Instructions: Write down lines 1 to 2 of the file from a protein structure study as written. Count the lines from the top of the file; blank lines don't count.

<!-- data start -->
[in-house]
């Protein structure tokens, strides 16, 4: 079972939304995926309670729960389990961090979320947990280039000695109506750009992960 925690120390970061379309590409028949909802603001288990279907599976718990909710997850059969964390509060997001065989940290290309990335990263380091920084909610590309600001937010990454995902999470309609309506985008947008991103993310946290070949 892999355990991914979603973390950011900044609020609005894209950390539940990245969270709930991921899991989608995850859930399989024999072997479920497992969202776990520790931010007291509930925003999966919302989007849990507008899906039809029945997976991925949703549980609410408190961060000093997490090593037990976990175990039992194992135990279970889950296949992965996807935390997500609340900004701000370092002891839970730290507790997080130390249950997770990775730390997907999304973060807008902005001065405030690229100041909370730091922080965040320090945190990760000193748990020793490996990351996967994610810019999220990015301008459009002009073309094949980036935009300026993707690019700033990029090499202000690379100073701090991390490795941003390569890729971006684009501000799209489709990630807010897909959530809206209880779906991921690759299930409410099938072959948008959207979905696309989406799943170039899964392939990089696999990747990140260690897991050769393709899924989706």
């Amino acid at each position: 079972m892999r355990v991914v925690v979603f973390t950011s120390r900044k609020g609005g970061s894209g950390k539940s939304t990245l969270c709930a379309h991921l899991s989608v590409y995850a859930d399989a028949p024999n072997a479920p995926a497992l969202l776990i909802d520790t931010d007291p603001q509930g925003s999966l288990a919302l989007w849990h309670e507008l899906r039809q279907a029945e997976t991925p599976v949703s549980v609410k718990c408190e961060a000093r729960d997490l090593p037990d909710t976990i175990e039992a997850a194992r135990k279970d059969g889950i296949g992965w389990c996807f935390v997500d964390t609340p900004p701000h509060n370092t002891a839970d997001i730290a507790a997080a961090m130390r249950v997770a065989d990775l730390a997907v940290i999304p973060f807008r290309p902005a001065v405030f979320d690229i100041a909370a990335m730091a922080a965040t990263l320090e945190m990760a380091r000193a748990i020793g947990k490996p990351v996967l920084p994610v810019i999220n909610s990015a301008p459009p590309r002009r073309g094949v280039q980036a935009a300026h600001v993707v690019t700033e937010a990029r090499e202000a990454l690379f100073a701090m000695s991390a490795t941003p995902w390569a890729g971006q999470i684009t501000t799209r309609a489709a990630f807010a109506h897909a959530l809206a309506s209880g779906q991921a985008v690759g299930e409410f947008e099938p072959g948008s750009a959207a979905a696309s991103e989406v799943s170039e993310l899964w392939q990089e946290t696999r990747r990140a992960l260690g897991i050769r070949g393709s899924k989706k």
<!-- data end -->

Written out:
[in-house]
């Protein structure tokens, strides 16, 4: 079972939304995926309670729960389990961090979320947990280039000695109506750009992960 925690120390970061379309590409028949909802603001288990279907599976718990909710997850059969964390509060997001065989940290290309990335990263380091920084909610590309600001937010990454995902999470309609309506985008947008991103993310946290070949 892999355990991914979603973390950011900044609020609005894209950390539940990245969270709930991921899991989608995850859930399989024999072997479920497992969202776990520790931010007291509930925003999966919302989007849990507008899906039809029945997976991925949703549980609410408190961060000093997490090593037990976990175990039992194992135990279970889950296949992965996807935390997500609340900004701000370092002891839970730290507790997080130390249950997770990775730390997907999304973060807008902005001065405030690229100041909370730091922080965040320090945190990760000193748990020793490996990351996967994610810019999220990015301008459009002009073309094949980036935009300026993707690019700033990029090499202000690379100073701090991390490795941003390569890729971006684009501000799209489709990630807010897909959530809206209880779906991921690759299930409410099938072959948008959207979905696309989406799943170039899964392939990089696999990747990140260690897991050769393709899924989706």